Although there are various models provided by textbooks to understand and measure organizational effectiveness, the basic meaning of organizational effectiveness remains unchanged: It is for the organization to be doing everything that it knows how to do, and to be doing it well. When business and economic trends alter, however, organizational effectiveness calls for organizational innovation.
After completing my B. S. degree in the Humanities, I pursued an M. A. egree in Library and Information Science, which helped me to truly understand how advances in information technology have the power to enhance services and create opportunities to market to new patrons. It was my inherent belief in organizational innovation that initially led me to study Information Science with respect to the Library. After all, advances in information technology are nowadays understood to be the Number One impetus for organizational innovation.
Numberless experts are of the opinion that organizations may only gain their respective competitive advantages in our times by the adoption of newest technologies. Working as a Library Assistant for a year at a public library, I had the opportunity to witness how the four functions of organizational management come into play with regards to innovation, as the organizational manager must plan, organize, lead and coordinate innovations. Among other duties, I was responsible at the library for conducting children’s programming, providing reference services and assisting patrons in using public access terminals.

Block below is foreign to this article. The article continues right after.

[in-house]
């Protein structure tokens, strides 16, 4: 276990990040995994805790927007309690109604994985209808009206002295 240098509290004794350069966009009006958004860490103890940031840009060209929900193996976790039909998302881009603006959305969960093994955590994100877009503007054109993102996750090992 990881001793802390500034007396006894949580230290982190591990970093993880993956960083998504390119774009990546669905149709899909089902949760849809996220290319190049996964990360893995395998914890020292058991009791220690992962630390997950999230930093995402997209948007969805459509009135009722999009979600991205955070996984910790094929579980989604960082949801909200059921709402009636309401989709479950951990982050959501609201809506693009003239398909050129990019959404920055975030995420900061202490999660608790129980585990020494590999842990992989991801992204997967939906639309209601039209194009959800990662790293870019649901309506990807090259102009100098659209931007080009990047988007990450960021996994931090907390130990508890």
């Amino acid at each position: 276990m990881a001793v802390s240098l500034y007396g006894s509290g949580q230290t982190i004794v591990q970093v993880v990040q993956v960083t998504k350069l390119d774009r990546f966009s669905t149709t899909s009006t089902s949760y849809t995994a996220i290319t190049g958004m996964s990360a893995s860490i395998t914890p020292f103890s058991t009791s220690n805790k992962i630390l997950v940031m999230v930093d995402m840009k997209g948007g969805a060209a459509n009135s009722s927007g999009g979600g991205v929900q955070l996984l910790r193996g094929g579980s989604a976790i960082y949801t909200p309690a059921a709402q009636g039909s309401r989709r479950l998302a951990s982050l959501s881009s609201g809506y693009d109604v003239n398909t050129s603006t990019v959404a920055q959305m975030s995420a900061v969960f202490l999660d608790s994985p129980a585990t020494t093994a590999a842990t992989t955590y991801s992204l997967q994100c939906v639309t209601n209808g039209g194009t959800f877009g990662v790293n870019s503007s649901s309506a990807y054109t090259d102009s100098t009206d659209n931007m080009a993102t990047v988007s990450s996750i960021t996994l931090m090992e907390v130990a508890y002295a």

During this experience I observed that while innovation breathed new life into an age old organization, it would not have been possible without strategic planning. Moreover, I understood the fact that organizational innovation is not just a matter of technology or any particular medium; rather, it speaks to the importance of analyzing the organization for strengths, weaknesses, opportunities and threats. Libraries must open doors to increasingly technically savvy patrons who demand access to new services. Accordingly, many public libraries have begun to adopt Web 2. technologies.
As a matter of fact, libraries have already experienced a paradigm shift as a result of technological innovation. This shift is, no doubt, accompanied by changes in entire organizational cultures. I had the opportunity to experience organizational innovation also as a Retail Store Manager for a year. Working for a large franchise operator in the petrol industry, I prepared daily financial statements and oversaw the everyday operations of the store. My organization was experiencing significant pressure from the economic realities of the time.
Petrol prices were beginning to soar during my tenure and the organization constantly had to adopt new approaches to maintain stellar sales performance, while trying to boost waning consumer confidence because of high expenditures on petrol. Needless to say, my company had limited control over the price of petrol. We, therefore, had to come up with new ways to overcome the problems. We started to do ‘re-grand openings,’ where we would focus on specific sites. We brought in staff members and managers from diverse positions and geographical locations within the organization to boost sales.